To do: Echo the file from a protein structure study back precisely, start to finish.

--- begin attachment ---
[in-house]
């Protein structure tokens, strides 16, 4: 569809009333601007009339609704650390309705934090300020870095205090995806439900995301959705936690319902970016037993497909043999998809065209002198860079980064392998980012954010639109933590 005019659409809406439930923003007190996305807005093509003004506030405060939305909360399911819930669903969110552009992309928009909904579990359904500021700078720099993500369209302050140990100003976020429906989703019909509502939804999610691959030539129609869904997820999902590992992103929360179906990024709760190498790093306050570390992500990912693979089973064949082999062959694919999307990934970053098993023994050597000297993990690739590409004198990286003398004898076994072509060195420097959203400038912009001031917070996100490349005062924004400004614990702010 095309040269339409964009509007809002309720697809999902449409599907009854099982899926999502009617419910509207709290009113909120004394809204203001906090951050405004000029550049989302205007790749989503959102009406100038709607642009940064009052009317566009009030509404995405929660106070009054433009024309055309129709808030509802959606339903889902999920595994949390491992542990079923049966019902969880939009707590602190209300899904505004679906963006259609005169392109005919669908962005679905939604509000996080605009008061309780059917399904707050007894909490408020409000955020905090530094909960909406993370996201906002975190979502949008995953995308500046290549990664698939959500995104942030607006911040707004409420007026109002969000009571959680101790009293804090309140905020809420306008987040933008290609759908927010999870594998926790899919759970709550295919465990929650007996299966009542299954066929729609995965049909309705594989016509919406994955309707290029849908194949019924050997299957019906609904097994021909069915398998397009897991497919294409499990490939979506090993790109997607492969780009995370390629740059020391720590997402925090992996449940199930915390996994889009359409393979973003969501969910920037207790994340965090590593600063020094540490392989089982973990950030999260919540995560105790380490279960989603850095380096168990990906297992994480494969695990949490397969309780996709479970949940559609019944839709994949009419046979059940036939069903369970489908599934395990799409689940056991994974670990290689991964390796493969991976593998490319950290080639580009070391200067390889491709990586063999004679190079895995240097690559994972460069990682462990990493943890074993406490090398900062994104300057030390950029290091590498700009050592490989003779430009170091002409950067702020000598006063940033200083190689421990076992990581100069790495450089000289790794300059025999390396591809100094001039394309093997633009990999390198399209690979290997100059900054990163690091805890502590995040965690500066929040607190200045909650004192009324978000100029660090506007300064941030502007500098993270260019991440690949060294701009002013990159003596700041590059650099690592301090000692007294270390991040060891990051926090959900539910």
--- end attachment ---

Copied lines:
[in-house]
């Protein structure tokens, strides 16, 4: 569809009333601007009339609704650390309705934090300020870095205090995806439900995301959705936690319902970016037993497909043999998809065209002198860079980064392998980012954010639109933590 005019659409809406439930923003007190996305807005093509003004506030405060939305909360399911819930669903969110552009992309928009909904579990359904500021700078720099993500369209302050140990100003976020429906989703019909509502939804999610691959030539129609869904997820999902590992992103929360179906990024709760190498790093306050570390992500990912693979089973064949082999062959694919999307990934970053098993023994050597000297993990690739590409004198990286003398004898076994072509060195420097959203400038912009001031917070996100490349005062924004400004614990702010 095309040269339409964009509007809002309720697809999902449409599907009854099982899926999502009617419910509207709290009113909120004394809204203001906090951050405004000029550049989302205007790749989503959102009406100038709607642009940064009052009317566009009030509404995405929660106070009054433009024309055309129709808030509802959606339903889902999920595994949390491992542990079923049966019902969880939009707590602190209300899904505004679906963006259609005169392109005919669908962005679905939604509000996080605009008061309780059917399904707050007894909490408020409000955020905090530094909960909406993370996201906002975190979502949008995953995308500046290549990664698939959500995104942030607006911040707004409420007026109002969000009571959680101790009293804090309140905020809420306008987040933008290609759908927010999870594998926790899919759970709550295919465990929650007996299966009542299954066929729609995965049909309705594989016509919406994955309707290029849908194949019924050997299957019906609904097994021909069915398998397009897991497919294409499990490939979506090993790109997607492969780009995370390629740059020391720590997402925090992996449940199930915390996994889009359409393979973003969501969910920037207790994340965090590593600063020094540490392989089982973990950030999260919540995560105790380490279960989603850095380096168990990906297992994480494969695990949490397969309780996709479970949940559609019944839709994949009419046979059940036939069903369970489908599934395990799409689940056991994974670990290689991964390796493969991976593998490319950290080639580009070391200067390889491709990586063999004679190079895995240097690559994972460069990682462990990493943890074993406490090398900062994104300057030390950029290091590498700009050592490989003779430009170091002409950067702020000598006063940033200083190689421990076992990581100069790495450089000289790794300059025999390396591809100094001039394309093997633009990999390198399209690979290997100059900054990163690091805890502590995040965690500066929040607190200045909650004192009324978000100029660090506007300064941030502007500098993270260019991440690949060294701009002013990159003596700041590059650099690592301090000692007294270390991040060891990051926090959900539910």